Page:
This writer has had the good fortune to take several wilderness survival courses, both winter and summer, with Mors Kochanski at his camp in western Alberta. Mors is perhaps the finest instructor of sub-arctic survival skills in the world. It was while training with Mors that I was introduced to the Mora Knife.

The Mora, is a true survival knife Survival knives are intended for survival purposes when lost in a wilderness environment. Military units frequently issue some type of survival knife. Hunters, hikers, and other outdoor sport enthusiasts also purchase and use great numbers of commercial survival knives. , suited to daily living in the bush. The Mora's configuration conforms to those patterns which have stood the test of time and have endured since the iron age. It is the traditional Scandinavian pattern and a more useful knife would be difficult to imagine. The straight blade is available in lengths from four to six inches and is of superb Swedish steel. The edge has a Rockwell of 60 on the hardness scale, which means that it will keep its razor edge yet, due to the grind and bevel, is easy to resharpen. The handle is oval in shape and made of birch. The Moras come with and without finger guards and blades come in high carbon and stainless steel. I prefer high carbon but either holds a superb edge.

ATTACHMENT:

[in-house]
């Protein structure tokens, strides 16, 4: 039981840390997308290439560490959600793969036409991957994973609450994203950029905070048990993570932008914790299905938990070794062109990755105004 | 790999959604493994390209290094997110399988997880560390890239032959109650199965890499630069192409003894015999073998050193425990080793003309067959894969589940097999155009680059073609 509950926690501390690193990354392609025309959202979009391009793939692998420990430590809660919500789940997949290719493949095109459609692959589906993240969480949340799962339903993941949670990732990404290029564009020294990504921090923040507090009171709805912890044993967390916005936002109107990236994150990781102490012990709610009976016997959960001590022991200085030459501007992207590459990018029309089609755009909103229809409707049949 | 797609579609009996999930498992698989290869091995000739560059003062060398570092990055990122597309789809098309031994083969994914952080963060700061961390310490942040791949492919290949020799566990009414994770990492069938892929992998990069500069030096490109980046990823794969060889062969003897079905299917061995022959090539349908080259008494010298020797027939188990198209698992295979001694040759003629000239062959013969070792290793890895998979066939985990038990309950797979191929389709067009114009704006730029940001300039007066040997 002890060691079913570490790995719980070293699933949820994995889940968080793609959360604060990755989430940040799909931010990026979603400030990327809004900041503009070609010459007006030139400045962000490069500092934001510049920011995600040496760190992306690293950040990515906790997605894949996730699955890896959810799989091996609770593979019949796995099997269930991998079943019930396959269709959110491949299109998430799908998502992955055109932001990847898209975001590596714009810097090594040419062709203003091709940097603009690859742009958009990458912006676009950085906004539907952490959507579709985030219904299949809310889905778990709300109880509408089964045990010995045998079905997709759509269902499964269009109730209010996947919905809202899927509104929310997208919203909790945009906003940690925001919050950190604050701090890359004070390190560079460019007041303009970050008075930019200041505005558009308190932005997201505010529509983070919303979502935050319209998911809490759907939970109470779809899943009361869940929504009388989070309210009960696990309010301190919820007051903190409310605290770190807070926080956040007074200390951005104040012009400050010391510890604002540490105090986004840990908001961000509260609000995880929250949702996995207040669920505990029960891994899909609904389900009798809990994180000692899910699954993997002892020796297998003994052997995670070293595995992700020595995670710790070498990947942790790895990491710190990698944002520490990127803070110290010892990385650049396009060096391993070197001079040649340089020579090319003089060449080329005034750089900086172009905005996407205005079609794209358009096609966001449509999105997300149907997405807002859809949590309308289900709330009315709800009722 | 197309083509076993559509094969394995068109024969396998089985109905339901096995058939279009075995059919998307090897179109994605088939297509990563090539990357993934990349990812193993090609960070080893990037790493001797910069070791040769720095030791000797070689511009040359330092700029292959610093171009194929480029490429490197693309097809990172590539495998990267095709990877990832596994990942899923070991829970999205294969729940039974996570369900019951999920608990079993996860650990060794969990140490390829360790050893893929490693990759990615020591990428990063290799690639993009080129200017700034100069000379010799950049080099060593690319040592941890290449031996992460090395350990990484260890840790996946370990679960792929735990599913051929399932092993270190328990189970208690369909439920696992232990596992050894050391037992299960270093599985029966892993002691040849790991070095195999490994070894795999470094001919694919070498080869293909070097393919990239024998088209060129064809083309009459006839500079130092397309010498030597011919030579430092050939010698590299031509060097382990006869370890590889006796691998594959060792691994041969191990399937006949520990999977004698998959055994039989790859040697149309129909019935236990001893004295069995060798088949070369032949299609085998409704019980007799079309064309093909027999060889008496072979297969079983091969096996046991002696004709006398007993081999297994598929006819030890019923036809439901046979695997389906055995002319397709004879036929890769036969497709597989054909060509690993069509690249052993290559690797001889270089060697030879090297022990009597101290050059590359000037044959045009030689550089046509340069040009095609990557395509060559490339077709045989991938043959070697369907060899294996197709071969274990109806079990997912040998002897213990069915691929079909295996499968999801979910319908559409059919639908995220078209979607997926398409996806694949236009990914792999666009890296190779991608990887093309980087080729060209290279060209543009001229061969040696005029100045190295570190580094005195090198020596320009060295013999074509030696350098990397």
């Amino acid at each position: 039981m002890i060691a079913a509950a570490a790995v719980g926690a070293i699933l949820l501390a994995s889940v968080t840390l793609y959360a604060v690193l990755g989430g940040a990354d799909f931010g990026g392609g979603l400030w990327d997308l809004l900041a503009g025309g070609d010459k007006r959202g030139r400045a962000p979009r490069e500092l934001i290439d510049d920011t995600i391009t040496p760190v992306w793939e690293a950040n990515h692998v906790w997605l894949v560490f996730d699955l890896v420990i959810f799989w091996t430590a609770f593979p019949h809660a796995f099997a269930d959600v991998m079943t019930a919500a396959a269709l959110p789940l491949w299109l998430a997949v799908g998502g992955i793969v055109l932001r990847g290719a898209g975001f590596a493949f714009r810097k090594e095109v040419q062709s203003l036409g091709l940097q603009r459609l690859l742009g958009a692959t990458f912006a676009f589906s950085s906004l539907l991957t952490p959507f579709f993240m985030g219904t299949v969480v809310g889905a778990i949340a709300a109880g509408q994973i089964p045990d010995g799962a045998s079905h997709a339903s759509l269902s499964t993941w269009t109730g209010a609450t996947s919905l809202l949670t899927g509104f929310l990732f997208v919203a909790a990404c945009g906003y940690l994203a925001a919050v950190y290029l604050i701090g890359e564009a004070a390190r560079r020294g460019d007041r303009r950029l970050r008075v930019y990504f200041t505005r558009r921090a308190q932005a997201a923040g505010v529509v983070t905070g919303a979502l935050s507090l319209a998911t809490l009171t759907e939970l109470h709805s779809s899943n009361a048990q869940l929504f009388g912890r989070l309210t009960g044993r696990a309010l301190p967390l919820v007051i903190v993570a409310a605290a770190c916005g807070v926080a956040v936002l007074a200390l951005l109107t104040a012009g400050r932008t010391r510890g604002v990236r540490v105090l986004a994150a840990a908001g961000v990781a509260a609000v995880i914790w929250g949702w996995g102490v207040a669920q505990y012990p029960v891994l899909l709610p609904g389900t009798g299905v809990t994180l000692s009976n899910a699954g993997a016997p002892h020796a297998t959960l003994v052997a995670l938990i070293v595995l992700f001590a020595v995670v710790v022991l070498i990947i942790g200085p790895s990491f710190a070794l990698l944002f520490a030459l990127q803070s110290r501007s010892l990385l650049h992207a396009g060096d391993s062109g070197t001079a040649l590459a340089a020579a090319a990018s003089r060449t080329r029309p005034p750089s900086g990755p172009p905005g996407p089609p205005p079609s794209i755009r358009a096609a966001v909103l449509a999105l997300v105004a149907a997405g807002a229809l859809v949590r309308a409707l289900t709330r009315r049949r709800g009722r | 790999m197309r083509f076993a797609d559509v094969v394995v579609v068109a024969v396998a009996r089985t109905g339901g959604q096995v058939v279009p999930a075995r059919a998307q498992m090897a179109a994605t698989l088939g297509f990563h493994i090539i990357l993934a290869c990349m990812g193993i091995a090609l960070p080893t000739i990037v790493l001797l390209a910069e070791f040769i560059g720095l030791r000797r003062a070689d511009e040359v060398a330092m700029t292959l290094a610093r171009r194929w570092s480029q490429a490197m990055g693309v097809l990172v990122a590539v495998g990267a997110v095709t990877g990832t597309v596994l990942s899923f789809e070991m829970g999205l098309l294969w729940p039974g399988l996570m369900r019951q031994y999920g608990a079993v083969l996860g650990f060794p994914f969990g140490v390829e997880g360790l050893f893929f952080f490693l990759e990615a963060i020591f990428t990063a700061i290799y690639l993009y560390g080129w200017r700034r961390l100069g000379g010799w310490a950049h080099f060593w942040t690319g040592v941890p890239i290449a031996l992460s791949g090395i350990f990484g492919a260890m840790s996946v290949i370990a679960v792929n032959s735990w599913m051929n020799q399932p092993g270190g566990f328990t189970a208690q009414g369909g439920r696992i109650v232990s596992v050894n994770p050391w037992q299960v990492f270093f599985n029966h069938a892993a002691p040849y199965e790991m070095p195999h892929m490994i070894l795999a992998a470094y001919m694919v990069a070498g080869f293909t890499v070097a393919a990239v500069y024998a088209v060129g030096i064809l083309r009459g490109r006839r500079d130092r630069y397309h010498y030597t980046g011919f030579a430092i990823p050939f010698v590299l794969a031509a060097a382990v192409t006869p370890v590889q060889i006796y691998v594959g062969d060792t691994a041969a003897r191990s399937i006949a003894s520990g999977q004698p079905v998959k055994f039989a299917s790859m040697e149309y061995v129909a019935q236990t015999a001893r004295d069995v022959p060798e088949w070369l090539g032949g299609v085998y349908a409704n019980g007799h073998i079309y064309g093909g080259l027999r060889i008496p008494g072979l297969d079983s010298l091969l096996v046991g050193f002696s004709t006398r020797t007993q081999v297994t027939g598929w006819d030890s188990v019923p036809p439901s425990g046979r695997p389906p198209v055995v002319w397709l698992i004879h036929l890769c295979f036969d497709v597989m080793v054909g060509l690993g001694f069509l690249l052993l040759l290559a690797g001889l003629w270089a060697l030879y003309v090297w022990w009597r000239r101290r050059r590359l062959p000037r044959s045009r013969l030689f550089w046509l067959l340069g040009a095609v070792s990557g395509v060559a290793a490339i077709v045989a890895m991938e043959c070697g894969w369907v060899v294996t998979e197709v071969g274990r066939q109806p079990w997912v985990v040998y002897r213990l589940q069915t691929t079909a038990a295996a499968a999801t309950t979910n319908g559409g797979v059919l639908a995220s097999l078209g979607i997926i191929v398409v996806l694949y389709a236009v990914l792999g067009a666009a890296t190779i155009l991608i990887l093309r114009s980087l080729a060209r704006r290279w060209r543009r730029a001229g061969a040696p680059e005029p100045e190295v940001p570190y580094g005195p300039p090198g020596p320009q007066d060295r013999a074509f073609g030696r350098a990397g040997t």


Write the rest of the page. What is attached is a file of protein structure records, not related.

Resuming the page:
What is extraordinary about the Mora is the price. Depending upon sheath material and model, prices range from $12 to $28. Thus fulfilling the promise of the finest backwoods knife at a price which is affordable.

Mora Knives are available from Blue Ox Knives, 728 Westview St., Philadelphia, PA 19119, (215) 844-5960. Write or call for price list.

DAN SHECHTMAN Dan Shechtman is the Philip Tobias Professor of Materials Science at the Technion - Israel Institute of Technology. In 1982, he discovered the icosahedral phase, which opened the new field of quasiperiodic crystals. Resources

D. P. DiVincenzo and P. J.
728 WESTVIEW ST. PHILADELPHIA, PA 19119

6.12.09

Gary and Steve go walk about!